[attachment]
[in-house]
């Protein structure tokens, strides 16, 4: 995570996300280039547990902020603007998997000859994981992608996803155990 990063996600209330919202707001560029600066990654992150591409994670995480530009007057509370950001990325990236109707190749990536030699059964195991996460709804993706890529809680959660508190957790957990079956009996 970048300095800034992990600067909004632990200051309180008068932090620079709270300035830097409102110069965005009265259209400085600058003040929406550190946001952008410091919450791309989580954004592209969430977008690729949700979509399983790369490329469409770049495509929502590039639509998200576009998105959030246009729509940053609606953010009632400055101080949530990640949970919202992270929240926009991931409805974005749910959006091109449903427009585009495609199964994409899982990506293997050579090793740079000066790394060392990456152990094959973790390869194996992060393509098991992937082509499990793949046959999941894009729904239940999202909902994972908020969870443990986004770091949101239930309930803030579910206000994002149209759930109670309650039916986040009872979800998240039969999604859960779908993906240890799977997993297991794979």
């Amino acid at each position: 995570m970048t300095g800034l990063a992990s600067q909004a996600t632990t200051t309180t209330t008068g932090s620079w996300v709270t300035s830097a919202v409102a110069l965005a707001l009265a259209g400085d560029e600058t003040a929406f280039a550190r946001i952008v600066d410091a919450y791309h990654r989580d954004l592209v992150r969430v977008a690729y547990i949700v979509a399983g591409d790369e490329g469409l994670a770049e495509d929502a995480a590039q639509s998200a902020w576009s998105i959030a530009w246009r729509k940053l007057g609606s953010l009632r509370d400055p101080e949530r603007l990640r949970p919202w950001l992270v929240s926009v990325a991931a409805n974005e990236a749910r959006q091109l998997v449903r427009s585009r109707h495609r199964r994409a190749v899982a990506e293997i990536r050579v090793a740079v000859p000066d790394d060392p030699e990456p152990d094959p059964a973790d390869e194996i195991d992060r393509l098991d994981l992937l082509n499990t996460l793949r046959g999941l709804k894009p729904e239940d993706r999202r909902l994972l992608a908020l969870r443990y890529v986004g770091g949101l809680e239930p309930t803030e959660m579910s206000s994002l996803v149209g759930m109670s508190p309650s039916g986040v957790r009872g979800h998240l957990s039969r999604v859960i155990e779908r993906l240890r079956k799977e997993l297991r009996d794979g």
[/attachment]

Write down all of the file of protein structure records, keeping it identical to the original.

[in-house]
């Protein structure tokens, strides 16, 4: 995570996300280039547990902020603007998997000859994981992608996803155990 990063996600209330919202707001560029600066990654992150591409994670995480530009007057509370950001990325990236109707190749990536030699059964195991996460709804993706890529809680959660508190957790957990079956009996 970048300095800034992990600067909004632990200051309180008068932090620079709270300035830097409102110069965005009265259209400085600058003040929406550190946001952008410091919450791309989580954004592209969430977008690729949700979509399983790369490329469409770049495509929502590039639509998200576009998105959030246009729509940053609606953010009632400055101080949530990640949970919202992270929240926009991931409805974005749910959006091109449903427009585009495609199964994409899982990506293997050579090793740079000066790394060392990456152990094959973790390869194996992060393509098991992937082509499990793949046959999941894009729904239940999202909902994972908020969870443990986004770091949101239930309930803030579910206000994002149209759930109670309650039916986040009872979800998240039969999604859960779908993906240890799977997993297991794979």
């Amino acid at each position: 995570m970048t300095g800034l990063a992990s600067q909004a996600t632990t200051t309180t209330t008068g932090s620079w996300v709270t300035s830097a919202v409102a110069l965005a707001l009265a259209g400085d560029e600058t003040a929406f280039a550190r946001i952008v600066d410091a919450y791309h990654r989580d954004l592209v992150r969430v977008a690729y547990i949700v979509a399983g591409d790369e490329g469409l994670a770049e495509d929502a995480a590039q639509s998200a902020w576009s998105i959030a530009w246009r729509k940053l007057g609606s953010l009632r509370d400055p101080e949530r603007l990640r949970p919202w950001l992270v929240s926009v990325a991931a409805n974005e990236a749910r959006q091109l998997v449903r427009s585009r109707h495609r199964r994409a190749v899982a990506e293997i990536r050579v090793a740079v000859p000066d790394d060392p030699e990456p152990d094959p059964a973790d390869e194996i195991d992060r393509l098991d994981l992937l082509n499990t996460l793949r046959g999941l709804k894009p729904e239940d993706r999202r909902l994972l992608a908020l969870r443990y890529v986004g770091g949101l809680e239930p309930t803030e959660m579910s206000s994002l996803v149209g759930m109670s508190p309650s039916g986040v957790r009872g979800h998240l957990s039969r999604v859960i155990e779908r993906l240890r079956k799977e997993l297991r009996d794979g």